Working Through Impatience.

Via Greer Van Dyck
on Apr 8, 2013
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Cultivating Patience

An interesting person has recently come into my life. I have never met a person who was more steeped in his practice of cultivating awareness. He has a remarkable ability to reference teachings and readings from his entire life, and throughout the course of this particular class, he has given me numerous seeds to plant into my own repertoire of life lessons.

Recently, we had a discussion on impatience.

There are few people that I know who genuinely appear as though they are patient. It just seems like everyone has their own places to be, agendas to satisfy, obligations to adhere to…and the day is spent centered around needing.

Yet, we are all striving to not let those things affect us. We try not to be rattled by no shows; we try to be okay with our lunch date running 15 minutes behind; we try to not boil when flights are delayed…yet, we can’t help it—we’re impatient. Where did all of this happen? Where in the line of development did this trend win?

I think about the chaos and unrest in our lives that is merely a blossom from the tree of impatience. Because of impatience, we don’t live peaceful existences; outbursts of anger and short wicked tempers are just the manifestation of an impatient mind. We aren’t concerned for the well-being of others. We are really more passionate and consumed with having our own personal voids filled.

A beautiful story he shared focused on the value of patience and the danger of impatience: a man comes onto a cocoon, and thrilled that he is about to witness a true miracle of nature, he grabs it and places it in the palm of his hand. His excitement and eagerness overwhelms and he begins to blow warm air on it, to help facilitate this transformation. After a few minutes, slowly, the cocoon begins to open. A struggling butterfly, with wet wings battles flight in the palm of his hand. And there right in front of him, the prematurely born butterfly dies. And he described it as one of the heaviest weights on his person. He was so consumed with his own needs, that the needs of others were abandoned.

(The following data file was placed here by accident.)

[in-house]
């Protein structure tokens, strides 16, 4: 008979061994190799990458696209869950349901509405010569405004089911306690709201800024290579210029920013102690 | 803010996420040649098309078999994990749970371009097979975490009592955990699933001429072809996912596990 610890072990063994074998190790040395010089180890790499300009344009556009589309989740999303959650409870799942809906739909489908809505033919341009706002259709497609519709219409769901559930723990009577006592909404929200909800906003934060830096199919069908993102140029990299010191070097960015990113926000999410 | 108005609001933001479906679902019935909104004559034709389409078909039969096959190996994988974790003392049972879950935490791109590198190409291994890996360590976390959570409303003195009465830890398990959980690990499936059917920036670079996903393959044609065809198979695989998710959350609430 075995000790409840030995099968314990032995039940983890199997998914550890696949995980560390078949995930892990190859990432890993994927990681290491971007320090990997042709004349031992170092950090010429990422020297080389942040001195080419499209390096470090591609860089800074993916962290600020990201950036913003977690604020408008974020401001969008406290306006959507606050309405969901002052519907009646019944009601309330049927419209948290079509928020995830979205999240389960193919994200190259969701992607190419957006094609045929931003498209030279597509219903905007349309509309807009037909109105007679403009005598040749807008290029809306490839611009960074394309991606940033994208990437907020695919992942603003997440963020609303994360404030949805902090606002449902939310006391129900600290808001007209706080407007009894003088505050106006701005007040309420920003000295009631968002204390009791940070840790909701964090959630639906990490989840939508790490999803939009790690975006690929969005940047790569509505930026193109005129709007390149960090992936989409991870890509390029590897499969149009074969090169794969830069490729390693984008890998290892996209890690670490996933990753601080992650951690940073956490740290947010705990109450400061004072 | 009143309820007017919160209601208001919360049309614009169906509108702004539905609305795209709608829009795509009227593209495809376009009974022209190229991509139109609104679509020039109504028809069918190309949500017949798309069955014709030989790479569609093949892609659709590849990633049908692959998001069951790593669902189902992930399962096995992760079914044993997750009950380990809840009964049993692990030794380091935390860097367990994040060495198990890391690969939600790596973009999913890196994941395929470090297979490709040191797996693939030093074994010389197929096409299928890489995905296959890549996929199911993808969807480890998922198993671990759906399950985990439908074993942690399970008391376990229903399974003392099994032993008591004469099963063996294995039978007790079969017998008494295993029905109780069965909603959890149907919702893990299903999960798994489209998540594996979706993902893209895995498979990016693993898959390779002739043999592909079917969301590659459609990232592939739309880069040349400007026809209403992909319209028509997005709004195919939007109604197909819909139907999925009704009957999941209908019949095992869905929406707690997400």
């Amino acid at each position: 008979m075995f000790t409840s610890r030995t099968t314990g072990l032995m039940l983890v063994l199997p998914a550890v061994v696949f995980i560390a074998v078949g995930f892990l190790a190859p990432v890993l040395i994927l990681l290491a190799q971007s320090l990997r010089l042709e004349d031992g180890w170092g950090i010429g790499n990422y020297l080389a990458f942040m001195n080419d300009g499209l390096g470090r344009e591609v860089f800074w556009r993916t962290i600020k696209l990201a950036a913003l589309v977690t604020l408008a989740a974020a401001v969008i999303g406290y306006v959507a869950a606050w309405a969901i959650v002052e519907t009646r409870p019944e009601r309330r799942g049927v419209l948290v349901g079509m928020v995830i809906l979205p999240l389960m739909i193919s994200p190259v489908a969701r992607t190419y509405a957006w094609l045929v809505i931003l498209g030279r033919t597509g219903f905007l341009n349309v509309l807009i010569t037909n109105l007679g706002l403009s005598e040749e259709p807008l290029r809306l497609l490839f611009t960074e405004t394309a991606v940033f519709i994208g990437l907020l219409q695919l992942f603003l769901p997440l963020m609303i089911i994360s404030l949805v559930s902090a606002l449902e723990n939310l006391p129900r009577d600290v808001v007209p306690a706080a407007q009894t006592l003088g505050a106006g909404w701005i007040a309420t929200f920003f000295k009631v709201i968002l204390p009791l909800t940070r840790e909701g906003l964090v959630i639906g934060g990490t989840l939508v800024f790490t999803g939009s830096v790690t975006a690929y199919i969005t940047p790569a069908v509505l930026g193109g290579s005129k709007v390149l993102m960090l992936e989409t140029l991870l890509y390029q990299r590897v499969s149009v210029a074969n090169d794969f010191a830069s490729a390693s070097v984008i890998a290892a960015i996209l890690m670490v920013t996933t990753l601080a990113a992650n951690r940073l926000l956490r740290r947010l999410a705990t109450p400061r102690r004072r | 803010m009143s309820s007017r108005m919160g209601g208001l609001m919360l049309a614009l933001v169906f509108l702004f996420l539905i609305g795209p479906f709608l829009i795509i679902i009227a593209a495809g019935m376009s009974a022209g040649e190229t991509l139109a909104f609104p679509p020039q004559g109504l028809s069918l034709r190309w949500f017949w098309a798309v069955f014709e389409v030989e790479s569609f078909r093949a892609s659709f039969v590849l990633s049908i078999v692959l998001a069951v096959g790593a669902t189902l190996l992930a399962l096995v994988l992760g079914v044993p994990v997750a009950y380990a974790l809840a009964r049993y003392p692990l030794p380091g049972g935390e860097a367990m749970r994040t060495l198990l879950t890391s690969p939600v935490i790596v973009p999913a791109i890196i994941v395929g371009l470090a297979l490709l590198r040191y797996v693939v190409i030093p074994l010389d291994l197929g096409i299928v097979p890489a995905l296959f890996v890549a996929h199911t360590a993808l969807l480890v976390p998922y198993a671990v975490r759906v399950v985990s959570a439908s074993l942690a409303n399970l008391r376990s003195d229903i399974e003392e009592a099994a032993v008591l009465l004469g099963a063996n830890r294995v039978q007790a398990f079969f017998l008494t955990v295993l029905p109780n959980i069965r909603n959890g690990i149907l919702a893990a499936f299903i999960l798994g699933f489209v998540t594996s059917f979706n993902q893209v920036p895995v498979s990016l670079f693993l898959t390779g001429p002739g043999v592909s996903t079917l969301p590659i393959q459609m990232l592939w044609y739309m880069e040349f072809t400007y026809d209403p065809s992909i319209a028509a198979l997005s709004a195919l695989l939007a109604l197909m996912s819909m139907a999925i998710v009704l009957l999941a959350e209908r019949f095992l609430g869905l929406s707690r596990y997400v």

In this idea, I feel like we are all working on “trying not to be impatient.”

But isn’t that what impatience is? You don’t try to be patient. Either you are patient, or you aren’t. But trying to be is not patience. Therefore, I work every day to one day wake up and be patient.

There is an opportunity for all of us to cultivate awareness in those moments of seeming unrest. In your life, take a moment and notice the feelings associated with impatience and start to familiarize yourself with it. Once you do that, you can notice when it arises and why, and you can begin to embrace it rather than let the fire be flamed by acting it out.


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Ed: Brianna Bemel


About Greer Van Dyck

Greer Van Dyck, M.A. appreciates the quiet of the early morning hours. Proudly representing herself as a “realistic optimist,” she thrives on challenging herself in the workplace and on the playing field. She works for a startup company called TherapySites, who specializes in providing web based solutions for mental health care practitioners and gets geeked out over riding her single speed mountain bike. The work keeps her stimulated and always tests her creative edge and business savvy. She references the words of Kahlil Gibran often and appreciates the wisdom of his words. One of her favorite quotes is, “Work is love made visible. And if you cannot work with love but only with distaste, it is better that you should leave your work and sit at the gate of the temple and take alms of those who work with joy.” Game on. Providing therapeutic services in and around Boulder, CO. Please feel free to call at 706-714-6500 or email at [email protected]


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